Boycott BP, Or Not – A Lesson in Distribution
The BP oil disaster has been on everyone’s mind lately and for good reason. We won’t know the full affect on the region for months or maybe years and the spill is another haphazard mistake from BP, the last one being the Texas City refinery explosion. I know BP will clean up the mess, it’s their responsibility (though the federal government by law has a responsibility as well), what bothers me is the chatter on the internet and television about boycotting British Petroleum.
I saw these two things this morning and decided that something, no matter how little audience I get, needed to be written. There seems to be a large misunderstanding of how the industry operates and how people are able to pump gasoline into their cars each and every day. I aim to clear that up, if only by a little bit.
First, it needs to be known that oil is traded and sold at a very fast pace all day long. Because of this, refineries share crude oil, or feedstock. This type of sharing allows the refineries to be constantly supplied and making end products. Some refineries only make more feedstocks, usually for chemical plants. Others produce gasoline and diesel fuel and chemicals. The gasoline that is produced is moved to terminals that are located all over the country in strategic places. These terminals are privately owned and are essentially holding facilities for gasoline. There is no segregation of brand at these facilities, just stockpiles of fuel.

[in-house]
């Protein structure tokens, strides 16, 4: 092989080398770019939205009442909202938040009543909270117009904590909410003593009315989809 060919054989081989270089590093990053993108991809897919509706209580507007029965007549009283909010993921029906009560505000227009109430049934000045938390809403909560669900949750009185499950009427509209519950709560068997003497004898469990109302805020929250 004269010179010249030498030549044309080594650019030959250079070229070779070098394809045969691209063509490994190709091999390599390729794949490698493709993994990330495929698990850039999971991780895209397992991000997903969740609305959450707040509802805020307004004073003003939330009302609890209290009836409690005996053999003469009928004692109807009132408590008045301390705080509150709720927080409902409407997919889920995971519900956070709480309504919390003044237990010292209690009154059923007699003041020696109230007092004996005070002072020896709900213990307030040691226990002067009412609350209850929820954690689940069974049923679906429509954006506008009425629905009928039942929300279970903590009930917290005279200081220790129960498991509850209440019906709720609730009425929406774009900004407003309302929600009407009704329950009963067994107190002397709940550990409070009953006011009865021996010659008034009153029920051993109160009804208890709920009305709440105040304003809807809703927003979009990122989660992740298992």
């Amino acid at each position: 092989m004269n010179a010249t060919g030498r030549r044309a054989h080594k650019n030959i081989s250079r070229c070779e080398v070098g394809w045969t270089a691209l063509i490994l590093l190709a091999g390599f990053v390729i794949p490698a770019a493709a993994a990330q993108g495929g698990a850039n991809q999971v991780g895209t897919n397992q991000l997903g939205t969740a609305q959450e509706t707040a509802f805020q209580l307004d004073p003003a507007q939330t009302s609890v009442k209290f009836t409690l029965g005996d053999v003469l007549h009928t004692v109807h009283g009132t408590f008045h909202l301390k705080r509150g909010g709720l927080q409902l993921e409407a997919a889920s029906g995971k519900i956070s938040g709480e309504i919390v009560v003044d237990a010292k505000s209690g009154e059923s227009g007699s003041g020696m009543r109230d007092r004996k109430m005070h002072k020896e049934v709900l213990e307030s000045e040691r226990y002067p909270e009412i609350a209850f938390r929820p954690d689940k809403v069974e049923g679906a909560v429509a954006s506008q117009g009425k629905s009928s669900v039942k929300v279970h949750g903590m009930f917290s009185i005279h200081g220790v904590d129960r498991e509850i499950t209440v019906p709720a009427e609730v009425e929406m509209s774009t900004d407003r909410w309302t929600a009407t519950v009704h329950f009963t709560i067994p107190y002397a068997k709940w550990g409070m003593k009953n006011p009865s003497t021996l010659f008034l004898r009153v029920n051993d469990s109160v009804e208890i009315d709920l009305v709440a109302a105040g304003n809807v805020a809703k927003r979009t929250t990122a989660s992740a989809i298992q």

The local gas stations then send their trucks to the terminal to buy a load of fuel for sale at their station. En-route to the gas station the truck driver may mix an additive to the fuel depending on what brand it is being sold under (Chevron, Shell, etc.) and then pump the fuel into the underground tanks at the station. What you end up with is the exact same gasoline at every station, minus the additives. There is no discernible way to know where your gasoline came from. Even though a gas station has a BP logo, Shell may have been the one to refine the oil.
The same essentially goes for other oil based products.
What is the point in all of this? Well, the idea that one can boycott BP and make it go under is based on the false premise that one can distinguish BP gasoline from any other. In all of this, people are looking for someone to blame, to make pay and they’ve understandably gone after BP. However, at the same time, these same people could actually be making a difference by volunteering to help clean birds or scoop up crude. But, I guess it’s easier to attempt to boycott something that is near impossible to boycott rather than actually doing something.